Gay stations of the cross evoke controversy

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Doug Blanchard, an artist and Episcopalian and Kittredge Cherry collaborated on a new book of the Way of the Cross. The publicity around the publication has evoked praise and controversy:

From IJReview

There have been plenty of contentious and/or inflammatory artistic depictions of Jesus Christ over the years. One of the most recent comes from a book published in July, titled “Passion of Christ: A Gay Vision.”

The book contains two dozen paintings by artist and “very agnostic believer,” Doug Blanchard, with text written by Kittredge Cherry. Cherry calls herself a “lesbian Christian author and art historian.”

The series of paintings, which appear to be loosely modeled after the Catholic Church’s Stations of the Cross, tells the story of the Passion of Christ using images of modern people – the most notable one being the portrayal of Jesus as a gay man:  From one commenter:

“I found the paintings and idea to be beautiful and refreshing… Personally, I do believe that if Christ was to appear in the U.S.A. today, he would be killed for his radical support of caring for the poor, the orphans, the homeless, acceptance of all.”

From Huffington Post where the discussion turned into one of the most commented stories they have published:

The contemporary queer Christ figure is persecuted, killed and rises again in the 24 paintings by New York artist Doug Blanchard. A surprisingly diverse group of friends join the gay Jesus on a journey from suffering to freedom.

Right-wing Christians denounced us as “blasphemers” and condemned our book as an “abomination,” “disgusting” and “an outrage to mock Christ in this manner.” Facebook canceled ads for the book because it was too “shocking.” When the LGBT community protested, the social media company reversed its decision and “resurrected” the ad. LGBT Christian visions are important now because conservatives are using religion to justify discrimination against queer people. Whenever anyone commits violence against another, Christ is crucified again — including when LGBT people are attacked or killed because of who they are.

Every group envisions Christ in their own image from their own context, and now there is a gay vision of Jesus, shaped by the political, economic and cultural forces of our time. LGBT people often identify with the hurt and humiliation that Jesus experienced on the cross.

From the book trailer:

 


 

posted by Ann Fontaine

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Eric Bonetti
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Eric Bonetti

I am not sure I would classify Blanchard as a non-Christian. In my experience, agnostics are often very close to Christians and vice versa, much as love and hate often are intertwined. That Blanchard took the time to explore these issues via art suggests a yearning to understand and explore. "Seek and ye shall find."

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Most Rev. Raymond Decelles Sawyer
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Most Rev. Raymond Decelles Sawyer

yes, this is a beautiful depiction and the theology is sound.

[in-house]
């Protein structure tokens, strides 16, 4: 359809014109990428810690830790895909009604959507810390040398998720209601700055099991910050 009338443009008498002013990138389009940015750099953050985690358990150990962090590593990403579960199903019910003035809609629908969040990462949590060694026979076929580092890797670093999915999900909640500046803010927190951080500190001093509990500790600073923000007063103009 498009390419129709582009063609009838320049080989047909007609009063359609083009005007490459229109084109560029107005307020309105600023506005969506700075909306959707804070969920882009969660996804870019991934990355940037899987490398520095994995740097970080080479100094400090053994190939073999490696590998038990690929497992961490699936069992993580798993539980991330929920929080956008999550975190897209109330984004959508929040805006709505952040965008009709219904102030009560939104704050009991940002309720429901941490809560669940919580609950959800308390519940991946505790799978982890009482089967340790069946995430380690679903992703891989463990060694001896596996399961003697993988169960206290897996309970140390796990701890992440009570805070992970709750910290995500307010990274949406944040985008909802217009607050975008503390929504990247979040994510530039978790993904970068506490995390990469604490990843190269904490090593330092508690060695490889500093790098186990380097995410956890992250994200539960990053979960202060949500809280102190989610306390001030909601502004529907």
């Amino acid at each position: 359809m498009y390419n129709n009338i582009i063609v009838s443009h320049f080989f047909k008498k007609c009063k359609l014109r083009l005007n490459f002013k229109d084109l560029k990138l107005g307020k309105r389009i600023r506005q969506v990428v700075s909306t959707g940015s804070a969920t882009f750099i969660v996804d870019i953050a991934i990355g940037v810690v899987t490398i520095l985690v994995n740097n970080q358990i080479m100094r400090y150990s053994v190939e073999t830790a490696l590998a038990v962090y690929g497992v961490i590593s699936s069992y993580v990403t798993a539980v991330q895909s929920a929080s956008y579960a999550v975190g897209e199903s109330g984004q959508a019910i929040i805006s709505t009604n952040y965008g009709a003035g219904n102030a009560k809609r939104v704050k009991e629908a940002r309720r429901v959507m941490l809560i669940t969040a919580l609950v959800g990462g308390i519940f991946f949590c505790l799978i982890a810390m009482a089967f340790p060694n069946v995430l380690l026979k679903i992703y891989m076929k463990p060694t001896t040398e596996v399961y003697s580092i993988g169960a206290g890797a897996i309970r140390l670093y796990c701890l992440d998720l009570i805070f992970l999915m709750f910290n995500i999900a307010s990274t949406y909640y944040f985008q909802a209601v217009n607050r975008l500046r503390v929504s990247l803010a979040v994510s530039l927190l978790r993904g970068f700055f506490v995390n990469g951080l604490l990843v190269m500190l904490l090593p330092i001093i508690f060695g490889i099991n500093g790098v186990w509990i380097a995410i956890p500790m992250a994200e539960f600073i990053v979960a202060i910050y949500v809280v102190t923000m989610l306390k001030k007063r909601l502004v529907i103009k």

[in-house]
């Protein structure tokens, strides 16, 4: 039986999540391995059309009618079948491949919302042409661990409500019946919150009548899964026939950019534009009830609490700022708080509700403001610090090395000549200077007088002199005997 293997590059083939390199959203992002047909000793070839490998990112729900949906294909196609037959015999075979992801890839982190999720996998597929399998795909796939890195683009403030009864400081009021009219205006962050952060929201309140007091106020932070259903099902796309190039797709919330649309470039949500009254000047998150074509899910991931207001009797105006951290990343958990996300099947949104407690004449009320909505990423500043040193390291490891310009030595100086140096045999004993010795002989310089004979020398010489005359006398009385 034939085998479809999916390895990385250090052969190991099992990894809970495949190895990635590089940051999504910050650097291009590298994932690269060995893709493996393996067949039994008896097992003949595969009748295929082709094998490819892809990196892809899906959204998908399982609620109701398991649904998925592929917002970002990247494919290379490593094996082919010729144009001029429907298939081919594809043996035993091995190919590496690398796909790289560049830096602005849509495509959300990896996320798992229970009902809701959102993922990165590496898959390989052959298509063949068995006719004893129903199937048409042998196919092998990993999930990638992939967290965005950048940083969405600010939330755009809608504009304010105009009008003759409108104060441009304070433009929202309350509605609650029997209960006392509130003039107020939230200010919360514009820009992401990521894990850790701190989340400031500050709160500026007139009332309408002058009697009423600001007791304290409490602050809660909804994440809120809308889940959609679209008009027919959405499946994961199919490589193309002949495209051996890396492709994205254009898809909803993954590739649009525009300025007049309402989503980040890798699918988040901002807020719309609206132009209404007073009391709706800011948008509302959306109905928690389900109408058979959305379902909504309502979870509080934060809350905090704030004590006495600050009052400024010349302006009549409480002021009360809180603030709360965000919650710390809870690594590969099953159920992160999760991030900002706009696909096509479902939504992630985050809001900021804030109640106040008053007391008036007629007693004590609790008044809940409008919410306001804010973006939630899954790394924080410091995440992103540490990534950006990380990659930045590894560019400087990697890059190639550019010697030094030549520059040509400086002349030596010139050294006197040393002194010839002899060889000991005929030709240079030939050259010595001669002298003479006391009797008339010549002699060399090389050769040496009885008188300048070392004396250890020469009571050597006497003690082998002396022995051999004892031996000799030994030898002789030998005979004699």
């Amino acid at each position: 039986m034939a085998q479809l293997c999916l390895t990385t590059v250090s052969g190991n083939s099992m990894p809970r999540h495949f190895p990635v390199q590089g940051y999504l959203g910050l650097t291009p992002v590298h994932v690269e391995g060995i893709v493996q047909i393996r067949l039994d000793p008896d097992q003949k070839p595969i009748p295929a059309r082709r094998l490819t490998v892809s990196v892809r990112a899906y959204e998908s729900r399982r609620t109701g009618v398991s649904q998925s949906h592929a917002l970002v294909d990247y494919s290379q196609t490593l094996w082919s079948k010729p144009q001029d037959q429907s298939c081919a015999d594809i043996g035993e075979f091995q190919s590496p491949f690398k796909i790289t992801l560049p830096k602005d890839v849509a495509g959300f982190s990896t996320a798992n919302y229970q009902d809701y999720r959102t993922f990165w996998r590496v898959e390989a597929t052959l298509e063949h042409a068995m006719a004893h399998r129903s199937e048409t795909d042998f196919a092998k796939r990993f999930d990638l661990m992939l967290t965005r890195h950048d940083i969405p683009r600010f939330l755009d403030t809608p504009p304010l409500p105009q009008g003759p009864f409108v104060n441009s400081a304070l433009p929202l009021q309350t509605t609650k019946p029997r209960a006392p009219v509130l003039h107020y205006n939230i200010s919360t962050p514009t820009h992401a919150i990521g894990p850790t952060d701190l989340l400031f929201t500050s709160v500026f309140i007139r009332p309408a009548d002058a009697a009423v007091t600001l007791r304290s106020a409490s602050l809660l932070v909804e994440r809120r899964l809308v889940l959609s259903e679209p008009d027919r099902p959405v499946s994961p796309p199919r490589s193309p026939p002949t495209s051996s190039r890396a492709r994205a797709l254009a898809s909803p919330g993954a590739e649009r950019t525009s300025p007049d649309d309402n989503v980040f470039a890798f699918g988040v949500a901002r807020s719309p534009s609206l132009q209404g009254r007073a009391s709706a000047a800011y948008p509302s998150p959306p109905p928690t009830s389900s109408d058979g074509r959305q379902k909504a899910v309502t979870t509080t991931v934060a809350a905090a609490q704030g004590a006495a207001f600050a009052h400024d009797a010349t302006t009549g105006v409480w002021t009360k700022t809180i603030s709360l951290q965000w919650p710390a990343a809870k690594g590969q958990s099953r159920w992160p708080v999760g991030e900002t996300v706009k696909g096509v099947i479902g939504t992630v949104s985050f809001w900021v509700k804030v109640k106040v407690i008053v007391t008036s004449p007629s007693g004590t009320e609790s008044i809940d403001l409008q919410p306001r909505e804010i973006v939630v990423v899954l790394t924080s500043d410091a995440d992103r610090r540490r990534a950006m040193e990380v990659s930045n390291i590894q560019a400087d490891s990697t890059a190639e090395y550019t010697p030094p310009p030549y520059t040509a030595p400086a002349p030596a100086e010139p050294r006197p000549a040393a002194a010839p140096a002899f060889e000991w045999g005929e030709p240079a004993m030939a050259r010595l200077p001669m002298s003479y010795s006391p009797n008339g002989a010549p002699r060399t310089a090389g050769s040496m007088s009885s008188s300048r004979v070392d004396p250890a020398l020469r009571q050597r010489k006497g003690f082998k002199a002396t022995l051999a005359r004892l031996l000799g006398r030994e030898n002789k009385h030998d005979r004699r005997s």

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Eloise Leslie Weaver
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Eloise Leslie Weaver

Hope everyone was blessed at Good Friday services. <.

Re Ms. Cherry's book, the art work loses impact for me, because the artist is not a believer in Jesus Christ. It would have more meaning if Blanchard was a follower of Jesus, because that would mean he had something invested.

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robert lewis
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robert lewis

How much of the world's truly great art and literature comes from those who are not "believers"? I'll take Caravaggio over his more orthodox contemporaries any day of the week,any hour of the day, ...

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Jean Lall
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Jean Lall

Anyone who has followed Doug Blanchard's work over the years knows that he has a lot "invested". Congratulations to Doug and to Ms. Cherry!

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June Butler
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Eloise, your comment made think me of Caravaggio, too. He's one of my favorite painters in the world, and I especially love his religious paintings. The artist, whose behavior was most certainly not that of a pious "believer", often used street boys as models for his depictions of saints, yet Caravaggio's work is no less brilliant and numinous for all that.

Doug states that he is a "very agnostic believer", and I'm amazed that you are able to read into his soul so closely from those words that you conclude that he is not a follower of Jesus and that he is not invested in telling the story of the Way of the Cross. Four years and 24 paintings indicates quite an investment and interest in telling Christ's story through his art.

Anyway, the negative and sometimes hateful criticism of Blanchard and Cherry's book has boosted sales enormously, and the original edition is now sold out, and there will be a second printing.

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